In contrast to arrhythmic mortality, the results on all-cause mortality are heterogeneous. We confirmed with this meta-analysis that there is a substantial benefit (a risk reduction of 27%), which is comparable with former analysis.28 Former meta-analysis did not exclude DINAMIT and CABG Patch, which both contributed significantly in the heterogeneity of the pooled analysis in CAD. This resulted in a homogeneous CAD population in our observation. The observed benefit for the entire group and for DCM remains present in spite of the inclusion of small negative trials studying DCM, and additional exclusion of trials such as MUSTT, comparing ICD therapy with potentially proarhythmic drug therapy as control.23,24 Further, in contrast to previous meta-analyses,26,28–30 we excluded trials with a potential benefit of CRT (as COMPANION), as CRT alone already has a benefit on survival.9,10 This is part of the explanation that ICD therapy in non-ischaemic cardiomyopathy only received a recommended Class I-B indication in the 2006 and 2008 international guidelines. 7,8 The benefit of CRT is most evident in patients with DCM and left bundle branch block,31 but its impact on mortality in comparison with ICD was not evident in a recent study in patients with mild heart failure,32 confirming our position that the benefit of both intervention modalities (ICD and CRT) should be further clarified.
A huge variation exists in the utilization of ICDs with or without CRT in different social and medical environments.33 Uncertainty of the effect of the ICD alone in the present era of infarction therapy, and doubts on the value of ICDs for DCM, e.g. in the Dutch guidelines,34 prompted us to perform this meta-analysis, which was performed for the first time with unpublished data on SCD-HeFT (separate mortality data for ischaemic and non-ischaemic cardiomyopathy).
The timing of device implantation after myocardial infarction remains debated. The role of ICD therapy in the early post-myocardial infarction period was examined by the DINAMIT study.20 No benefit of ICD therapy in reducing all-cause mortality was observed when device implantation occurred within 40 days post-acute myocardial infarction. A recent study, Immediate Risk Stratification Improves Survival (IRIS), that included patients very early after infarction with additional risk factors confirmed this finding.35 Time-dependent benefit of ICD therapy was observed in the MADIT II study.36 Benefit was present for remote events more than 18 months after myocardial infarction, as could be expected from other observations.2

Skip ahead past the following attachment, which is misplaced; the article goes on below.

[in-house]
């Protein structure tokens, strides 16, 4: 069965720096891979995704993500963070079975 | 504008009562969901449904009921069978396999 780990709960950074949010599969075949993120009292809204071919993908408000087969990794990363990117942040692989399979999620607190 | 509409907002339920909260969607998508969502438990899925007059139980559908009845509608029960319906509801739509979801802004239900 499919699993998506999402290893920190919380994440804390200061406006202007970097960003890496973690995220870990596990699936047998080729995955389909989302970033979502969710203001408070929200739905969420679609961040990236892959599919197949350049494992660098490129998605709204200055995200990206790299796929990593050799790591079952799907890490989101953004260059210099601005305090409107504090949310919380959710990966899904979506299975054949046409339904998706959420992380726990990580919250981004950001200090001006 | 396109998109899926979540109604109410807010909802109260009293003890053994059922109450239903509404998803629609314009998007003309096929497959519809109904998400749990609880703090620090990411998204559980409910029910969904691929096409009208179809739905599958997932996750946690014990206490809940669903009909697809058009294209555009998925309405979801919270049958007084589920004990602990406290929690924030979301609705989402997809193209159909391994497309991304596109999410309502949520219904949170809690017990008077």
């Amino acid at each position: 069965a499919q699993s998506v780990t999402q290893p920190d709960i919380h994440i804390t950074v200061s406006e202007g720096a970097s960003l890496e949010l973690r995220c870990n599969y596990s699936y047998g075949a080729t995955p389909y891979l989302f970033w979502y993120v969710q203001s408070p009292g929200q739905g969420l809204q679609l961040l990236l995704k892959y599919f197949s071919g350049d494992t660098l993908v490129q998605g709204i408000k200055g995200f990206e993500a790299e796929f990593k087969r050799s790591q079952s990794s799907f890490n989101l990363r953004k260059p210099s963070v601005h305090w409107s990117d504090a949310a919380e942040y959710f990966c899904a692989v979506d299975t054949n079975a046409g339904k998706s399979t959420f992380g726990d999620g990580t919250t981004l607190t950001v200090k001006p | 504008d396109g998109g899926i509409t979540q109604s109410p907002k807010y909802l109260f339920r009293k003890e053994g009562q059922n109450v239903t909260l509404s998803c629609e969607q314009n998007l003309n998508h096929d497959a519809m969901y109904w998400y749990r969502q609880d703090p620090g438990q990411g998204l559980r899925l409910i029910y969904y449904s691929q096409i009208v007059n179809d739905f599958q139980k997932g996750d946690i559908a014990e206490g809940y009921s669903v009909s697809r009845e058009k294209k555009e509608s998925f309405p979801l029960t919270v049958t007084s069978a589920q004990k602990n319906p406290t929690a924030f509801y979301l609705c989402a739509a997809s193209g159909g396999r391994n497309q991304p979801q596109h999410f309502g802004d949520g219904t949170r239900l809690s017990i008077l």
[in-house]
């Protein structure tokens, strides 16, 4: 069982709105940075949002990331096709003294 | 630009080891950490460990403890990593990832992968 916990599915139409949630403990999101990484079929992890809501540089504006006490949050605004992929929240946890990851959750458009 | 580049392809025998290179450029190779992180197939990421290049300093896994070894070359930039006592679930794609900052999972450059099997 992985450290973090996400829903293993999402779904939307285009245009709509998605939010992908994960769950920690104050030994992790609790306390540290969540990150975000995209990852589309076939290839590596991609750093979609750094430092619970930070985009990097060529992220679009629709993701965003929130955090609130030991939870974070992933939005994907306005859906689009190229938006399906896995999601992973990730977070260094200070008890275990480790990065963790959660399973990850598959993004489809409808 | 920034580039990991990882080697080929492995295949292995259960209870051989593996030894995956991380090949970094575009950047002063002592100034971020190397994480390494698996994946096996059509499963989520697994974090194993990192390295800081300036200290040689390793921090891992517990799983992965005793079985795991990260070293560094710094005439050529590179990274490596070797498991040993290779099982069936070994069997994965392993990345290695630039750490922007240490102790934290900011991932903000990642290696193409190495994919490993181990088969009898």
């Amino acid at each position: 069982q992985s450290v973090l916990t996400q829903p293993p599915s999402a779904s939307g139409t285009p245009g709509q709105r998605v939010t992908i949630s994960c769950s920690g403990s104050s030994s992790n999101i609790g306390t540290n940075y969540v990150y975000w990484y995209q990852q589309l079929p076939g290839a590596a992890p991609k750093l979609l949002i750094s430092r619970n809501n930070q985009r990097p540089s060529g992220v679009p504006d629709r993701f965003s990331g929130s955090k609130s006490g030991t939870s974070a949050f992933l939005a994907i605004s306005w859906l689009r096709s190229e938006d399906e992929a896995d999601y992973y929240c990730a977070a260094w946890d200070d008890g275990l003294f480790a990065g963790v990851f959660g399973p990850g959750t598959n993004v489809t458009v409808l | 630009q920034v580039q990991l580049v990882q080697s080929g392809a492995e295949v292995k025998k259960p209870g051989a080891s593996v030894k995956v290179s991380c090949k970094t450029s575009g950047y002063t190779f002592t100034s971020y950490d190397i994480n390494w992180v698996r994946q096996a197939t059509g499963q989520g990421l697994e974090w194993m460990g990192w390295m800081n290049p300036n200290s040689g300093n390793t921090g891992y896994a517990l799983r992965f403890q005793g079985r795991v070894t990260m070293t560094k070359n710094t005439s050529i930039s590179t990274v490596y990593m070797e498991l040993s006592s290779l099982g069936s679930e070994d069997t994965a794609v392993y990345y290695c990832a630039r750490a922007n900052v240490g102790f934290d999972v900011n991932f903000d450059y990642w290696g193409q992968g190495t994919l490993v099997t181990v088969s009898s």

Thus, this analysis confirms that ICD-only therapy reduces the RR for all-cause mortality by 27% for patients with a LVEF ≤35%, if they are 40 days from myocardial infarction and ≥3 months from a coronary revascularization procedure, without a previous cardiac arrest or symptomatic ventricular arrhythmias. This beneficial effect of ICD-only therapy on survival exists regardless of whether a patient has left ventricular dysfunction due to CAD or DCM.
Our analysis has several limitations. First, we could not obtain individual patient data, which offers the possibility to explore subgroups which may benefit more or less from ICD therapy. The conclusions of this analysis are limited by the available data. Another possible limitation of our analysis is the influence of publication bias. This type of bias was minimized by an extensive search and through the inclusion of unpublished data in our analysis. We performed funnel-plot analysis which did not indicate publication bias, although the power is limited due to the small number of included studies.
The results of our meta-analysis provide strong evidence supporting the beneficial effect of ICD-only therapy on survival of patients with LVEF ≤35% due to ischaemic or non-ischaemic heart disease, if they are 40 days from myocardial infarction and at least 3 months from a coronary revascularization procedure.
Conflict of interest: D.A.M.J.T. received research grants from Biotronik, Boston Scientific, and St Jude Medical, and he is a consultant to Cameron Health (USA). L.J. received research grants and speaker fees from Biotronik, Boston Scientific, Medtronic, Sorin, and St Jude Medical. G.H.B. received research grants from St Jude Medical and the National Institute of Health (USA), and he has equity, intellectual property, and a board position in Cameron Health (USA). T.S. and M.G.M.H. have no conflicts of interest to declare.
This study was supported by ‘College voor zorgverzekeringen’ filed under project number OP08/642/07. Funding to pay the Open Access publication charges was provided by Thoraxcentrum Research BV in Rotterdam.